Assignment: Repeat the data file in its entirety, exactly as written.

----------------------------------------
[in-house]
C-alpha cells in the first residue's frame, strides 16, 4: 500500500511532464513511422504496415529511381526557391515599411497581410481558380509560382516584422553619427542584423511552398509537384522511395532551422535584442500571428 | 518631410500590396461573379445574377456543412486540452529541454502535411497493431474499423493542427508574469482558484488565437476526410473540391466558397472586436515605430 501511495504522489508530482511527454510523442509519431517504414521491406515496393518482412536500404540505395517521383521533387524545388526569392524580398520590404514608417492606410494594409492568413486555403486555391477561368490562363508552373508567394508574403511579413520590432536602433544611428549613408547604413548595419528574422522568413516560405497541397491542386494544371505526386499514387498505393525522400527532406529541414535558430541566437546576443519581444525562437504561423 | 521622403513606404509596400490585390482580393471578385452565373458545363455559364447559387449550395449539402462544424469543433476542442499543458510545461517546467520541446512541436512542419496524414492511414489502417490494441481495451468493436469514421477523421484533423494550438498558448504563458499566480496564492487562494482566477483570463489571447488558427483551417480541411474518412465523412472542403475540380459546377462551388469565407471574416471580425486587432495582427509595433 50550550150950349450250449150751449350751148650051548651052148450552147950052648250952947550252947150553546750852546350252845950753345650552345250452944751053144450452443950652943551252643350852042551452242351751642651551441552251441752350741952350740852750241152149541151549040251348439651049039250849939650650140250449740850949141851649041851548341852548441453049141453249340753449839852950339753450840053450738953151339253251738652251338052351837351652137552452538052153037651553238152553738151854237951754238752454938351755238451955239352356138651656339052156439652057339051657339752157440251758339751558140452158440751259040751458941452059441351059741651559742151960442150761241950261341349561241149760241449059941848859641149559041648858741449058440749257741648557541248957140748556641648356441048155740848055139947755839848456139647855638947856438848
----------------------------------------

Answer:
[in-house]
C-alpha cells in the first residue's frame, strides 16, 4: 500500500511532464513511422504496415529511381526557391515599411497581410481558380509560382516584422553619427542584423511552398509537384522511395532551422535584442500571428 | 518631410500590396461573379445574377456543412486540452529541454502535411497493431474499423493542427508574469482558484488565437476526410473540391466558397472586436515605430 501511495504522489508530482511527454510523442509519431517504414521491406515496393518482412536500404540505395517521383521533387524545388526569392524580398520590404514608417492606410494594409492568413486555403486555391477561368490562363508552373508567394508574403511579413520590432536602433544611428549613408547604413548595419528574422522568413516560405497541397491542386494544371505526386499514387498505393525522400527532406529541414535558430541566437546576443519581444525562437504561423 | 521622403513606404509596400490585390482580393471578385452565373458545363455559364447559387449550395449539402462544424469543433476542442499543458510545461517546467520541446512541436512542419496524414492511414489502417490494441481495451468493436469514421477523421484533423494550438498558448504563458499566480496564492487562494482566477483570463489571447488558427483551417480541411474518412465523412472542403475540380459546377462551388469565407471574416471580425486587432495582427509595433 50550550150950349450250449150751449350751148650051548651052148450552147950052648250952947550252947150553546750852546350252845950753345650552345250452944751053144450452443950652943551252643350852042551452242351751642651551441552251441752350741952350740852750241152149541151549040251348439651049039250849939650650140250449740850949141851649041851548341852548441453049141453249340753449839852950339753450840053450738953151339253251738652251338052351837351652137552452538052153037651553238152553738151854237951754238752454938351755238451955239352356138651656339052156439652057339051657339752157440251758339751558140452158440751259040751458941452059441351059741651559742151960442150761241950261341349561241149760241449059941848859641149559041648858741449058440749257741648557541248957140748556641648356441048155740848055139947755839848456139647855638947856438848